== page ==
facebook
twitter
search
search

Mortgage rates inch higher

Jan. 24, 2013 at 2:02 PM

WASHINGTON, Jan. 24 (UPI) -- Long-term U.S. mortgage rates rose in the week that ended Thursday, the Federal Home Loan Mortgage Corp. said.

Rates are not far from historic lows. The record low for 30-year, fixed rate mortgages was set Nov. 21. Rates for 30-year loans rose to their highest point since Sept. 29, Freddie Mac said.

In the week, the average 30-year fixed mortgage interest rate rose from 3.38 percent to 3.42 percent with an average 0.7 points, Freddie Mac said.

One point is equal to 1 percent of the amount of the loan and is typically paid up front. It includes a corresponding discount on the loan's long-term interest rates.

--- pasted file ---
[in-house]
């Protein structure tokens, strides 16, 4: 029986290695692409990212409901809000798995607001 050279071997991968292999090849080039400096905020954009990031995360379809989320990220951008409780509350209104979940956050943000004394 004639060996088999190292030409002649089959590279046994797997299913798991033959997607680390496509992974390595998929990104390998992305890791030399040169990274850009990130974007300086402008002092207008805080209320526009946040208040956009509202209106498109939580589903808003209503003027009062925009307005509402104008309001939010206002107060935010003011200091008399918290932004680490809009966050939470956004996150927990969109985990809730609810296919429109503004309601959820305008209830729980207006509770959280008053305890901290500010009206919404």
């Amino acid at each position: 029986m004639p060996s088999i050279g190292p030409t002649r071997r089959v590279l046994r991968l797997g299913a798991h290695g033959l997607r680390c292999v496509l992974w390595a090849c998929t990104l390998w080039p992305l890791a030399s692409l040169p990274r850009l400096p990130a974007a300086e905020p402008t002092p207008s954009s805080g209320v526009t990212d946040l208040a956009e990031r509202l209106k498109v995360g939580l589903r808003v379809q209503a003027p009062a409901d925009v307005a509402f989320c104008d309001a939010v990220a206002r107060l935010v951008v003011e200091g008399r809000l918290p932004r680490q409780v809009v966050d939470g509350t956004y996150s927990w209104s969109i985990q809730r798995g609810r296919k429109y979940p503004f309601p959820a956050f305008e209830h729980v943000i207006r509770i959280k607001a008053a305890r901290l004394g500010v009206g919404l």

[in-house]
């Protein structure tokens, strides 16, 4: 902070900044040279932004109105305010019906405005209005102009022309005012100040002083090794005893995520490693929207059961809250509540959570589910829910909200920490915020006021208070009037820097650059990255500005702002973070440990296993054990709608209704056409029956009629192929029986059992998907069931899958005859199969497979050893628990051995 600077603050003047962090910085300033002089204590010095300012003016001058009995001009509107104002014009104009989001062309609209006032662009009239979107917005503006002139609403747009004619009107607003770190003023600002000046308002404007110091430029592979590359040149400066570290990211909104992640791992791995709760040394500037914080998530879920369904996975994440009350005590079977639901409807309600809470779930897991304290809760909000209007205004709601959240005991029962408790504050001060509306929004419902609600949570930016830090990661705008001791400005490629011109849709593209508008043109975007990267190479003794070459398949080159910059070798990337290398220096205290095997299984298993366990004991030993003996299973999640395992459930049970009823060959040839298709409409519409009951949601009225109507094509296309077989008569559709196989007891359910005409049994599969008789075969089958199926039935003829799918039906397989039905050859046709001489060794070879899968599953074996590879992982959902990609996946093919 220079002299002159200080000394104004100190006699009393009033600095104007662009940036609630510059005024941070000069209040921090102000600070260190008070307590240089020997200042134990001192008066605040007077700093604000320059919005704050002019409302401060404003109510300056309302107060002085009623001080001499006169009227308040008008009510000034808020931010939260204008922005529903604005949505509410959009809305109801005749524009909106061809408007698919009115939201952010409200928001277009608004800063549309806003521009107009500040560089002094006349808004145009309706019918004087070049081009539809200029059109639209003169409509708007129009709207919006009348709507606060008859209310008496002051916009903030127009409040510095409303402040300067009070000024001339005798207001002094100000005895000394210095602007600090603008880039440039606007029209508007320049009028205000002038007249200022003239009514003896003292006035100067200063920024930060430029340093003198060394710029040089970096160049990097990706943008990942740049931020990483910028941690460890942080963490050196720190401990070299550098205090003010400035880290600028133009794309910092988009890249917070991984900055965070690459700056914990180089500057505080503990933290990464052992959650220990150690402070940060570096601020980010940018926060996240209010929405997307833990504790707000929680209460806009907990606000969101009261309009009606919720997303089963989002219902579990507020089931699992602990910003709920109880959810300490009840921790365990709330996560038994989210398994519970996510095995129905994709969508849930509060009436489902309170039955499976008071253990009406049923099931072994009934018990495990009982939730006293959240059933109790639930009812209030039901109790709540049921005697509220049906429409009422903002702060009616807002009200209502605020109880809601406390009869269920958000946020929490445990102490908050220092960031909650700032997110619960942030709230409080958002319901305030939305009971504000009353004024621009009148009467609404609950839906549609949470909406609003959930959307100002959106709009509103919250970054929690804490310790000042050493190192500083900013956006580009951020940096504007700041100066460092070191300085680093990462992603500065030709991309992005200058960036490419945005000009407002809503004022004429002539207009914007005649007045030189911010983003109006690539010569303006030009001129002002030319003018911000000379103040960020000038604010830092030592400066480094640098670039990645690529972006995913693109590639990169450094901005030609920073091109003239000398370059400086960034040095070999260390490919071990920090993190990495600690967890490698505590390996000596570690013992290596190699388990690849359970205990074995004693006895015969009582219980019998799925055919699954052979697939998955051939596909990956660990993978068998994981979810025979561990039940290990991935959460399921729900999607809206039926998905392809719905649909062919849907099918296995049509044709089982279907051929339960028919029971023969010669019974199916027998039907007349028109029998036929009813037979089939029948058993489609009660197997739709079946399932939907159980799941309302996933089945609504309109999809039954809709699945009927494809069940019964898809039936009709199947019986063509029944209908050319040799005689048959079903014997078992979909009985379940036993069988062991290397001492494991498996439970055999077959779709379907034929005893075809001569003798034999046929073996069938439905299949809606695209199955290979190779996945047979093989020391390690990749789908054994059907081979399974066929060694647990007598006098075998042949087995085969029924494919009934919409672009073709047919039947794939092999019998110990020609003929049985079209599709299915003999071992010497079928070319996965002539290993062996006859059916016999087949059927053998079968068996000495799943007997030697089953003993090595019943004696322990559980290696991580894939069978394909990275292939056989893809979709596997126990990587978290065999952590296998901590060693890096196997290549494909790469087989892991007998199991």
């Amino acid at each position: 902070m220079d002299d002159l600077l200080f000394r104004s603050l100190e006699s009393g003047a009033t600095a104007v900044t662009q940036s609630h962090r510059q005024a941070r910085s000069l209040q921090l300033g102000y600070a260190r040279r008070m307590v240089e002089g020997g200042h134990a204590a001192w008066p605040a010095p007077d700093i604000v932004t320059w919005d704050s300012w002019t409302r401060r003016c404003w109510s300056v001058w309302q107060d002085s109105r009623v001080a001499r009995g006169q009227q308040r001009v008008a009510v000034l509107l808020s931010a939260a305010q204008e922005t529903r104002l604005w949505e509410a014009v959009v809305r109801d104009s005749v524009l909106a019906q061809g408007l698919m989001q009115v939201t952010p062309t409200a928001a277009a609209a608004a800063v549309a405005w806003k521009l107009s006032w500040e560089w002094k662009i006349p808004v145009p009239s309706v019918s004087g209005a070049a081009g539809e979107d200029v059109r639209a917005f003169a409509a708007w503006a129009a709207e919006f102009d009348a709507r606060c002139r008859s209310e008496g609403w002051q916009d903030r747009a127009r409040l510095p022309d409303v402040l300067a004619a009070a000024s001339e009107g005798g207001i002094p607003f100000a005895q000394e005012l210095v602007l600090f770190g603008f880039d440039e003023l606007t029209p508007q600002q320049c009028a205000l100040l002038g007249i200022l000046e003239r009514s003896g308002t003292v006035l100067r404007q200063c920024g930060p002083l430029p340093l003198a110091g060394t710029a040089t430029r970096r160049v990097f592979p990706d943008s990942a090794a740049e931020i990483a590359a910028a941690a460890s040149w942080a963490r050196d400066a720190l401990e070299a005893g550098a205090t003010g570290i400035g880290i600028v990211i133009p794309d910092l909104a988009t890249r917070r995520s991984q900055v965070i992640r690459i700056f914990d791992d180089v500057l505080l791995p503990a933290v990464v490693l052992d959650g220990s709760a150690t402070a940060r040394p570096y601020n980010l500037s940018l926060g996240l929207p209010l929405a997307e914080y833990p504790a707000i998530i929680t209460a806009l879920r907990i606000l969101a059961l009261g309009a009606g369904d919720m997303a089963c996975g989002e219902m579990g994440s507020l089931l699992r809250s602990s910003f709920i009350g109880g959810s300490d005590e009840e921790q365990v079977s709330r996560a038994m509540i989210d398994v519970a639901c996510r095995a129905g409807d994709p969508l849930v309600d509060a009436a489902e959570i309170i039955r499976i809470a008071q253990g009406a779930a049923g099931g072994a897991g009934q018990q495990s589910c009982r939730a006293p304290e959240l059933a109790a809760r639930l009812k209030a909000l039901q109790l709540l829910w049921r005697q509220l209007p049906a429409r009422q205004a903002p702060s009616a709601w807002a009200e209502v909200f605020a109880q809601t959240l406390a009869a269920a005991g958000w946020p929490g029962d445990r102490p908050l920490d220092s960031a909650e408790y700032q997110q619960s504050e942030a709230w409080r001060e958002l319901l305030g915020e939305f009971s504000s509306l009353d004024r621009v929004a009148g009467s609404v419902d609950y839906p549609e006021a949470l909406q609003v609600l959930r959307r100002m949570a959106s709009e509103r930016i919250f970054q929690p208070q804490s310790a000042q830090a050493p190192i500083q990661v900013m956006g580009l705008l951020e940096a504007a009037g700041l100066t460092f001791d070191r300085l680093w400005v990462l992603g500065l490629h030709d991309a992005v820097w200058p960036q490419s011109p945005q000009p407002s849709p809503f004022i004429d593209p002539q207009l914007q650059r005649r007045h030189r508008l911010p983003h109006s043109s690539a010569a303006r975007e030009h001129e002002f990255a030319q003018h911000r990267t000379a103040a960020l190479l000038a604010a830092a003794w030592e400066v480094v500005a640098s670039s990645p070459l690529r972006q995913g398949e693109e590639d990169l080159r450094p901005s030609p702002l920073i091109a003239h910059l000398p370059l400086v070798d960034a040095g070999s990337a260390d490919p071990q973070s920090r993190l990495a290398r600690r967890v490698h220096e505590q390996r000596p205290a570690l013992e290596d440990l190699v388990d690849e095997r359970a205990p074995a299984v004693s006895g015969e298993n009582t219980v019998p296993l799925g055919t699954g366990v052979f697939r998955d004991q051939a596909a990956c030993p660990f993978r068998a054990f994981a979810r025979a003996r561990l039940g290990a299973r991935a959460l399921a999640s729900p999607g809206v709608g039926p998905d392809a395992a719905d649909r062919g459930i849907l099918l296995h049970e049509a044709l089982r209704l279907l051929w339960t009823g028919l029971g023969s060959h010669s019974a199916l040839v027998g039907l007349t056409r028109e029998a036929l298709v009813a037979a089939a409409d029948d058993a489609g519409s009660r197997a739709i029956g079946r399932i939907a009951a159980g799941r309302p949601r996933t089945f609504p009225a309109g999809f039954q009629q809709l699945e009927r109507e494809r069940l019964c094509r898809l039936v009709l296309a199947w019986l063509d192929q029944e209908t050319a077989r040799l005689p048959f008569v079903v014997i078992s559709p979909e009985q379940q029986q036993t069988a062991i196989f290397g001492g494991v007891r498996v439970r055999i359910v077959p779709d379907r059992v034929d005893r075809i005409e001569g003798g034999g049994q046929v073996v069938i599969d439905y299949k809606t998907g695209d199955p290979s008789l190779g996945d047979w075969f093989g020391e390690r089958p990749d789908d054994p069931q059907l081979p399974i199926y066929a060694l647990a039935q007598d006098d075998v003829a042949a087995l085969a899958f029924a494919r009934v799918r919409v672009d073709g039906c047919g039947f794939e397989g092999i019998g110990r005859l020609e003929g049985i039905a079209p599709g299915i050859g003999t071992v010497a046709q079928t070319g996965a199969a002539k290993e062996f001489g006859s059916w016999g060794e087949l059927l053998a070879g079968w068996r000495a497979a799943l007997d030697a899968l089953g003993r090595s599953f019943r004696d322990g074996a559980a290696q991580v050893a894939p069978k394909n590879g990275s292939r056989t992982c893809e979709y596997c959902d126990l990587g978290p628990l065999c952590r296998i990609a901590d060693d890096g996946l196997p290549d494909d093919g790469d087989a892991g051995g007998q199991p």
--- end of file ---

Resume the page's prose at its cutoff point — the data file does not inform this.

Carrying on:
Interest rates for 30-year, fixed-rate loans were at 3.98 percent in the same week a year earlier.

Interest rates for 15-year fixed rate loans rose from 2.66 percent to 2.71 percent with an average 0.7 points. The average rate for 15-year loans with fixed rates stood at 3.24 percent a year earlier.

Rates for five-year adjustable rate mortgages held at 2.67 percent with an average of 0.5 points. A year earlier, rates for these loans averaged 2.85 percent.

One-year adjustable rate mortgages using 10-year bonds as a benchmark, averaged 2.57 percent with 0.5 points in the week, also unchanged from the previous week.

One-year Treasury-indexed loans were at 2.76 percent in the same week of 2012.

Like Us on Facebook for more stories from UPI.com  
Related UPI Stories
Topics: Freddie Mac
Latest Headlines
Top Stories
Compact cannon for British armored vehicles
Volvo unveils new child seat concept
New Zealand military receives medium heavy military trucks
BBC to lay off 1,000 people to make up for $234M in lost revenue
U.S. proposes tighter pipeline spill rules